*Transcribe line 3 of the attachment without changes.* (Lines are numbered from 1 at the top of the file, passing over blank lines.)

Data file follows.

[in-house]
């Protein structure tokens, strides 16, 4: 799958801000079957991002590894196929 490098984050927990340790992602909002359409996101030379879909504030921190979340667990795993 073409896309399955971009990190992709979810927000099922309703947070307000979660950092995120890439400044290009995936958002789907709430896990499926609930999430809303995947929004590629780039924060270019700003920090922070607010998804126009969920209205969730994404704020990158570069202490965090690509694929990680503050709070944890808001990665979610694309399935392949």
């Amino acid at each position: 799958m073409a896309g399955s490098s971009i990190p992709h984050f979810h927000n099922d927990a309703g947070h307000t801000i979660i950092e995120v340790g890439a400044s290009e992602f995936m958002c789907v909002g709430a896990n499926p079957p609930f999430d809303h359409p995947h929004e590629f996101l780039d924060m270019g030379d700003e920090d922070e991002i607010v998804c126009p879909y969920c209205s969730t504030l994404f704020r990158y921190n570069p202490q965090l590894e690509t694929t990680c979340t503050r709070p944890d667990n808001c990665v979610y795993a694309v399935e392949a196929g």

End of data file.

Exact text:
């Amino acid at each position: 799958m073409a896309g399955s490098s971009i990190p992709h984050f979810h927000n099922d927990a309703g947070h307000t801000i979660i950092e995120v340790g890439a400044s290009e992602f995936m958002c789907v909002g709430a896990n499926p079957p609930f999430d809303h359409p995947h929004e590629f996101l780039d924060m270019g030379d700003e920090d922070e991002i607010v998804c126009p879909y969920c209205s969730t504030l994404f704020r990158y921190n570069p202490q965090l590894e690509t694929t990680c979340t503050r709070p944890d667990n808001c990665v979610y795993a694309v399935e392949a196929g």